Most Viewed Stories
Quechan mourning loss of tribal elder, head bird singer
On a cold and blustery day Wednesday, the Quechan and Yuma communities woke up to sad news: the loss of a beloved tribal elder and head bird singer. Willard Golding Sr. died Tuesday at the age of 70 from complications of pneumonia.
The Quechan believe weather is a reflection of the Creator's presence, and it was fitting that the skies turned gloomy after Golding's passing.
“When I woke up this morning and saw the rain, I though it was our Creator's way of expressing his sadness,” noted Kenrick Escalanti, president of Kwatsan Radio.
Accordingly, he called Golding's death a “major loss to the Quechan Nation and Indian Country.”
“Mr. Golding was an amazing man and teacher with cultural influence that will stand for generations to come.”
Tribal president Keeny Escalanti noted that Golding assisted a lot of families in his lifetime. “He was well respected. He attended a lot of community events and provided his services by singing traditional songs at funerals, community events and special occasions.”
Golding, who was a member of the Roadrunner Clan, lived his entire life on the Fort Yuma Reservation, teaching and promoting his culture.
He served as the head singer for more than 50 years, teaching five generations of bird singers, his son Lyman Golding said.
“We are losing a very valuable person in the community, not just Winterhaven, not just Yuma, not just the Quechan. He was a pillar of the whole community.”
He described his father as a humorous and soft-spoken man, someone to be admired for putting aside his “personal things” to help his tribe grow “strong in tradition.”
Daniel Golding pointed out that his uncle dedicated his life to instilling younger generations with love of the Quechan culture and sharing his knowledge.
“He gave a lot of his time to the community. He loved all tribal members. He considered them all to be his family. He knew a lot of the Yuma community, too.”
His influence extended beyond Fort Yuma, touching the lives of the Cocopah Tribe and all of the Colorado River tribes, according to Kenrick Escalanti.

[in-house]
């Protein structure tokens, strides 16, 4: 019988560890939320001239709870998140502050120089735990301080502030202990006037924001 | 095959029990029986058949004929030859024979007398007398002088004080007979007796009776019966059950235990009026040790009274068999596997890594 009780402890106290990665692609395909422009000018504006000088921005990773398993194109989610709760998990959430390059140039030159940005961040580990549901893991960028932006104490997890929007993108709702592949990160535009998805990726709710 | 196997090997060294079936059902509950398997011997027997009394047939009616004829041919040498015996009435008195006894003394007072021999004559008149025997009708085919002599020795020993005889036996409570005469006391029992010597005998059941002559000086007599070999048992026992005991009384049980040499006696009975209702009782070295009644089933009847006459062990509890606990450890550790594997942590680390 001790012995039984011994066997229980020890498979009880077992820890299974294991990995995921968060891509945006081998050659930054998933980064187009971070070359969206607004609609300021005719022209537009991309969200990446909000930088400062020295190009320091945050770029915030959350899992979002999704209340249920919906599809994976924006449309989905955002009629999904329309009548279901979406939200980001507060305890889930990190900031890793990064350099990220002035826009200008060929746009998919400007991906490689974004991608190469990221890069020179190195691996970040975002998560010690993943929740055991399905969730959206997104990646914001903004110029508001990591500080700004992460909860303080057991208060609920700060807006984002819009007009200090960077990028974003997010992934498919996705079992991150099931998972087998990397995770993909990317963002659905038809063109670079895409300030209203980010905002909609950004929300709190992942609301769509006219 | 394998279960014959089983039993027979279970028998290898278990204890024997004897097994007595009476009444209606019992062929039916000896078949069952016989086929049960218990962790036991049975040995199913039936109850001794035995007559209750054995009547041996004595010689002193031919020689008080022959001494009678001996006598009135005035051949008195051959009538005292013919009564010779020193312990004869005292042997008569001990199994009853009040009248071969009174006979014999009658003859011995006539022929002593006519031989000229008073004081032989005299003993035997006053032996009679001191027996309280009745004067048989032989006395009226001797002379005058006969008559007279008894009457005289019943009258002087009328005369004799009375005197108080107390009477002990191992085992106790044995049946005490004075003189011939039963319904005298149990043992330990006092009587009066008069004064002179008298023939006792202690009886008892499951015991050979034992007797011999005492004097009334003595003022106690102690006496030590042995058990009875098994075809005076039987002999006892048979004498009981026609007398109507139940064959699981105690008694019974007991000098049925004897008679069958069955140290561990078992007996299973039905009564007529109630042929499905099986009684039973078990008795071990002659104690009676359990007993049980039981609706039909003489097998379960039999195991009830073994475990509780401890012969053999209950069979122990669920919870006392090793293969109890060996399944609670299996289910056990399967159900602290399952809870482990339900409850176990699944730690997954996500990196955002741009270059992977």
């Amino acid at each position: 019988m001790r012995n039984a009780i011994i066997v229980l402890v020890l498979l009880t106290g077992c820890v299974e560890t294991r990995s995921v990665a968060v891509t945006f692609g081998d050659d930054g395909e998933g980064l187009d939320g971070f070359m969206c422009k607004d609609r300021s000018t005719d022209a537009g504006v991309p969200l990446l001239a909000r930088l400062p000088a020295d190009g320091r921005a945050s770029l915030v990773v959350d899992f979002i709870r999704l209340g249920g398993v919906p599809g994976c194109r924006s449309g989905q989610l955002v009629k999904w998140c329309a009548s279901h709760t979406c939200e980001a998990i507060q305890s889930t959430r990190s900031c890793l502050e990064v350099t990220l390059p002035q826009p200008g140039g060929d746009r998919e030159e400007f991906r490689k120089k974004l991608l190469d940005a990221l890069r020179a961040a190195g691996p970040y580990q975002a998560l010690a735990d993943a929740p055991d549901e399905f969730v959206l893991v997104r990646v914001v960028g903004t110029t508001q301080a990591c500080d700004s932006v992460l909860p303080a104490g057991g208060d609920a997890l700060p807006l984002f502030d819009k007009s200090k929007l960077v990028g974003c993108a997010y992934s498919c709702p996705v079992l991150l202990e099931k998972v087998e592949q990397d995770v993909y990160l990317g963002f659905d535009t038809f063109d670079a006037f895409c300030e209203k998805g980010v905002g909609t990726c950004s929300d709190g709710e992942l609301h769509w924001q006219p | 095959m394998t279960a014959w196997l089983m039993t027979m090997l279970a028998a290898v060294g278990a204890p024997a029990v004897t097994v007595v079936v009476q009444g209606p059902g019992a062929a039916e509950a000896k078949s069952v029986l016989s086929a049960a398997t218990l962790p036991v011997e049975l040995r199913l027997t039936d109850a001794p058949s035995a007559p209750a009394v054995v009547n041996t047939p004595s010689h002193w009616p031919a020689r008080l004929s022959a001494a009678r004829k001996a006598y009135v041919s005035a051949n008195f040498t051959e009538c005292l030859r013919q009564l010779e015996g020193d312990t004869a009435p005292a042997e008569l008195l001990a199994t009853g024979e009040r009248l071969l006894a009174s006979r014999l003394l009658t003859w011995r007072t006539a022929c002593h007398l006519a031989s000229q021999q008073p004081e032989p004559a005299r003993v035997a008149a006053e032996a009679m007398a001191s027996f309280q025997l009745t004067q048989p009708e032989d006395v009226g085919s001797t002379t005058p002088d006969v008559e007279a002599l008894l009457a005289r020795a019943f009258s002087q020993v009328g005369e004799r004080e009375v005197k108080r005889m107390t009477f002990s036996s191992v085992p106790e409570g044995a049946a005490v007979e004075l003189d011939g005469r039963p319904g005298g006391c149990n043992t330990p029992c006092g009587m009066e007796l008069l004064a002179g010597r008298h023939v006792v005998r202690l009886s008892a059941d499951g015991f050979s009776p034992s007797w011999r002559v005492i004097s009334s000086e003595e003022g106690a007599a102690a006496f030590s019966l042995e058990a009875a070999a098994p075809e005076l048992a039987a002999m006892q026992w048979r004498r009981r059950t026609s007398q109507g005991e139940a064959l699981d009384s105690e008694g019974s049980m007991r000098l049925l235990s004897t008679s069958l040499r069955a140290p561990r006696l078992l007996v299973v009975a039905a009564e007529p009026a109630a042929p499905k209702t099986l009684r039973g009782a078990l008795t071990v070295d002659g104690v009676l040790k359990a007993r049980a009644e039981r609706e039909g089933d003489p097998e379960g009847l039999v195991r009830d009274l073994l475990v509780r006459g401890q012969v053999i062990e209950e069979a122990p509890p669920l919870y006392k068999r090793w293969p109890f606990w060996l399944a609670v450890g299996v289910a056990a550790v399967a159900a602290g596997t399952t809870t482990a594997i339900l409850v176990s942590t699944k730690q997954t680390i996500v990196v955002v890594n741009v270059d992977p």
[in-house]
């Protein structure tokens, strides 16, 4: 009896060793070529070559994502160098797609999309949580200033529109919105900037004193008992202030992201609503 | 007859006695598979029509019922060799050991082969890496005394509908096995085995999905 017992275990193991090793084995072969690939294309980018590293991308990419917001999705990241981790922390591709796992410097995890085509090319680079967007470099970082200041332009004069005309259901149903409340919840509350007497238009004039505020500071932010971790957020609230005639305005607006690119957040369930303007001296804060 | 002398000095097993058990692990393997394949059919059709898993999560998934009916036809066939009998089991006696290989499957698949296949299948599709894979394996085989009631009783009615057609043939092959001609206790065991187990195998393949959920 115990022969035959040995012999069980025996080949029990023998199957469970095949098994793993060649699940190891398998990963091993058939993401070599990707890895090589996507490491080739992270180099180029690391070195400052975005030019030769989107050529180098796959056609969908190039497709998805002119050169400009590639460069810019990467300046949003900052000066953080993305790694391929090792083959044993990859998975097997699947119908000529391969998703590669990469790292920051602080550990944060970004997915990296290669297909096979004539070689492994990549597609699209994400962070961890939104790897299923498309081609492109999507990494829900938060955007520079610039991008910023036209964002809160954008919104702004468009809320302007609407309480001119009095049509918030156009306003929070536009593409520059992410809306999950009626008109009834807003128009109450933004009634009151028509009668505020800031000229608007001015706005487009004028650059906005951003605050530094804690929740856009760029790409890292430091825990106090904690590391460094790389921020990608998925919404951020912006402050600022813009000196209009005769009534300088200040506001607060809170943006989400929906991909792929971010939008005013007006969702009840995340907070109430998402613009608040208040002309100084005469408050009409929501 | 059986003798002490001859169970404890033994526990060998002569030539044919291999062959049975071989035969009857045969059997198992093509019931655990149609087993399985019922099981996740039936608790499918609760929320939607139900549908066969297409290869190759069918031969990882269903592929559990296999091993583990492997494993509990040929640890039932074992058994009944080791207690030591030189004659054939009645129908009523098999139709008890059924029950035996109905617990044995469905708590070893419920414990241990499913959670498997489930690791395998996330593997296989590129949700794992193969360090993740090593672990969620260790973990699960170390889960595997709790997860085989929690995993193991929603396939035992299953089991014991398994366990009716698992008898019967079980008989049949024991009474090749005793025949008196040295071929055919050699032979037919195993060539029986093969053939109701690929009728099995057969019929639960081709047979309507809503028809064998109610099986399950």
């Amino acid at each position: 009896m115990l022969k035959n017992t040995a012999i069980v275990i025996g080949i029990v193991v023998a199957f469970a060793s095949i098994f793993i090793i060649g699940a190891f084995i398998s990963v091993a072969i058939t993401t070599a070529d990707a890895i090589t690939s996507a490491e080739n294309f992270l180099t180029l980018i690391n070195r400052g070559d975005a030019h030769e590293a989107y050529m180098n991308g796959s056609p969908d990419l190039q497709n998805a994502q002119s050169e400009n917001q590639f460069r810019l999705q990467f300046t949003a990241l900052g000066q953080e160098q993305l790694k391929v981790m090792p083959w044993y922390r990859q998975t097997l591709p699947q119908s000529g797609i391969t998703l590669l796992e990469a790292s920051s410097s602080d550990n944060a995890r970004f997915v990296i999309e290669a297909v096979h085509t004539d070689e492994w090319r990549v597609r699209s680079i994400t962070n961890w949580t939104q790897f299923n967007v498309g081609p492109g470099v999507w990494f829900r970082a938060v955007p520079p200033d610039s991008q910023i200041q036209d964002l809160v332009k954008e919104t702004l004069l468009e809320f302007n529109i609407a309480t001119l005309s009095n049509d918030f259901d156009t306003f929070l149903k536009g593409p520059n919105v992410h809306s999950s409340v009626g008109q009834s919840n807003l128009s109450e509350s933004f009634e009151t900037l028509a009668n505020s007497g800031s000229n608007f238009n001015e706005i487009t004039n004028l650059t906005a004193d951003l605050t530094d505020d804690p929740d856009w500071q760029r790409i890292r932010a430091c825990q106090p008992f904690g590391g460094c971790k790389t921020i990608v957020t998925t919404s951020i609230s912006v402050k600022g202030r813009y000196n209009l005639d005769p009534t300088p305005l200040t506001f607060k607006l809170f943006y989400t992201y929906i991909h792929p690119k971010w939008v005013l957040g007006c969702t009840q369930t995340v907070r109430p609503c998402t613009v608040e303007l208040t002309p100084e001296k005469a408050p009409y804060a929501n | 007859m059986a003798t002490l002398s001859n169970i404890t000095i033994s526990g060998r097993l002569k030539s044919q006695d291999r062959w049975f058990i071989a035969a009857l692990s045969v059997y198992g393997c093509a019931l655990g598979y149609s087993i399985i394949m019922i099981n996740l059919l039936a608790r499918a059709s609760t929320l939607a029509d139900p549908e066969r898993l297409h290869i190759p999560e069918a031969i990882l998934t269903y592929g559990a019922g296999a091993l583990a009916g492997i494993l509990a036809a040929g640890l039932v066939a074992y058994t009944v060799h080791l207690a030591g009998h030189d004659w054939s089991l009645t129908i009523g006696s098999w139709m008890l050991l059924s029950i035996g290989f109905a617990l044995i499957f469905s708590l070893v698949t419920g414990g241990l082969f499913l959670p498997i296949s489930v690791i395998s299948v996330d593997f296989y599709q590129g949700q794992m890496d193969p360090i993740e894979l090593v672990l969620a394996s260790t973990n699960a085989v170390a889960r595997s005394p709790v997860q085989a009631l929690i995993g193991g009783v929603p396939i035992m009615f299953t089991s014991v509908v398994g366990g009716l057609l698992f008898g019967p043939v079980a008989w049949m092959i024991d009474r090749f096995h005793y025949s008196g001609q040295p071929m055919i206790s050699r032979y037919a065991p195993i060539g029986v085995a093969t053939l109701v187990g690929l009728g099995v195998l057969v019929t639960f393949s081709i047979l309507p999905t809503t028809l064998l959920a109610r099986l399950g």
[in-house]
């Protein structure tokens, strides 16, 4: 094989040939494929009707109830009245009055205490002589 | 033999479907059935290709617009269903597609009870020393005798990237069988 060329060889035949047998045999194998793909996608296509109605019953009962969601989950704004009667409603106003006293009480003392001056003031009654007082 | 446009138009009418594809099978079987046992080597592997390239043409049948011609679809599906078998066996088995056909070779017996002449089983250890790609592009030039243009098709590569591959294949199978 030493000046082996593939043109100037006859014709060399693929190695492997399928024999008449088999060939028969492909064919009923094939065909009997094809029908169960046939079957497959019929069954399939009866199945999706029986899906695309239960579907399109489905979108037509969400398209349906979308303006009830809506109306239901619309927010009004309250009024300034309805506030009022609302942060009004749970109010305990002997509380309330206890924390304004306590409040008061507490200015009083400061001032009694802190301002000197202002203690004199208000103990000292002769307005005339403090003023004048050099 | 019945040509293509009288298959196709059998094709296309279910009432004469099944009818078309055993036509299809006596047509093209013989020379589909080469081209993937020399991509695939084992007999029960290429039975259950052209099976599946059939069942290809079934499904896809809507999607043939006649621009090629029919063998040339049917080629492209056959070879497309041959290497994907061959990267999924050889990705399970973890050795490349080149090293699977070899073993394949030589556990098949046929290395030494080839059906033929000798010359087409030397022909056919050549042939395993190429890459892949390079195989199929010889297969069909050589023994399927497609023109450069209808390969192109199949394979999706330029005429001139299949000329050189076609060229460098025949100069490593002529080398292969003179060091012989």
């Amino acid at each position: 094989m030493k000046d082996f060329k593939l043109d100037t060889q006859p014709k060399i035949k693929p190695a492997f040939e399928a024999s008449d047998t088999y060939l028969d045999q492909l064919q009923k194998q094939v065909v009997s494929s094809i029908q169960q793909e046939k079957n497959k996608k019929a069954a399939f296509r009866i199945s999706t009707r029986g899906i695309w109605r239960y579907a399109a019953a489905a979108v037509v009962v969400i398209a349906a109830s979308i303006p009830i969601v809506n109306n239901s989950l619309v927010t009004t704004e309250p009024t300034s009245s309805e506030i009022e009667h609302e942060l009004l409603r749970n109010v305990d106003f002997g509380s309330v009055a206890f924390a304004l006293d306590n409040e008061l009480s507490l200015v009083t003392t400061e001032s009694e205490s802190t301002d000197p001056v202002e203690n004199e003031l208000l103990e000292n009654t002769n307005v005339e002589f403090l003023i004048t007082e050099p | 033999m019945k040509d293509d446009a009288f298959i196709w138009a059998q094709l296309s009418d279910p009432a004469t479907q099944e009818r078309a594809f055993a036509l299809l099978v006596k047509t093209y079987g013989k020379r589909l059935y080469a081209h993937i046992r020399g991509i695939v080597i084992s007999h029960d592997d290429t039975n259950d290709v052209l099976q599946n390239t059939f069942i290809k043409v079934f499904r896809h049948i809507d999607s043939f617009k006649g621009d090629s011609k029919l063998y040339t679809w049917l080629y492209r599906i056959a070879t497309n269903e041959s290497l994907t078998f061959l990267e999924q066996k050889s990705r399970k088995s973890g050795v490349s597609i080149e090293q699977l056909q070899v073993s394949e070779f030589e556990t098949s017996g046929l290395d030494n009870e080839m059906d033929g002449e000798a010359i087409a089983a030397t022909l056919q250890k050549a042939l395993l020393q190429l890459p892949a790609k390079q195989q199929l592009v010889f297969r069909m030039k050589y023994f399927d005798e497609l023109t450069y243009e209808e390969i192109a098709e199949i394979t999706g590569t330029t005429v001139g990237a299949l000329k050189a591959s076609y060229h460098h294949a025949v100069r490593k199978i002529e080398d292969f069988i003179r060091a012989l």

Golding had an early career in law enforcement, working for the Imperial County Sheriff's Office and later providing security to the tribe.
But in the last years of his life, his focus was on maintaining and passing along the traditions of his people.
“He made sure to pass on his knowledge. He was willing to share his knowledge to make sure it continued. He did it with myself, his grandchildren, his nieces and nephews,” Daniel Golding said.
“He gave a lot of his time and efforts to taking care of people. He will surely be missed, but he passed on the traditions to his sons and brothers who will carry on the traditions. He was proud of taking on that task,” Keeny Escalanti said.
The tribal elder had been ill and hospitalized for some time, Daniel Golding said.
Kenrick Escalanti noted that Golding had experienced the loss of many family members and friends.
“There have been a lot of family and tribal deaths. It takes a toll. He sings for everyone, whenever there is a passing.
“It's tragic. It's still hard to take in. A lot of us, we're in a fog. It hasn't hit us,” he added.
Golding is survived by three children — Lyman Golding, Wendlen Golding and Toni Golding — and numerous grandchildren “up and down the Colorado River.”
He was predeceased by his wife, Louise Barley Golding; daughters Sonia H. Moody, Helena Golding and Michelle Golding; sons Johnny Hernandez, Malcolm Golding and Willard Golding Jr.; and his parents, Edna Wilbur Golding and Albert Golding Sr.
The Golding family will have a private viewing Sunday, followed by a 5 p.m. public procession over the Ocean-to-Ocean Bridge from Funeraria del Angel to the Cry House (Fort Yuma Big House) on the Fort Yuma Quechan Reservation, where tribal rites will be held.
Lyman Golding asked the community to join the family in mourning his father with a traditional fast Saturday through Monday. Traditional fasting means no fats, salt, sugar and oils. Only boiled foods and water are to be consumed.
“We want to thank everybody for what they have done. We know we can't reach everyone, but we want to make sure to express thanks for their thoughts and prayers,” Daniel Golding said on behalf of the family.
Mara Knaub can be reached at firstname.lastname@example.org or 539-6856. Find her on Facebook at Facebook.com/YSMaraKnaub or on Twitter at @YSMaraKnaub.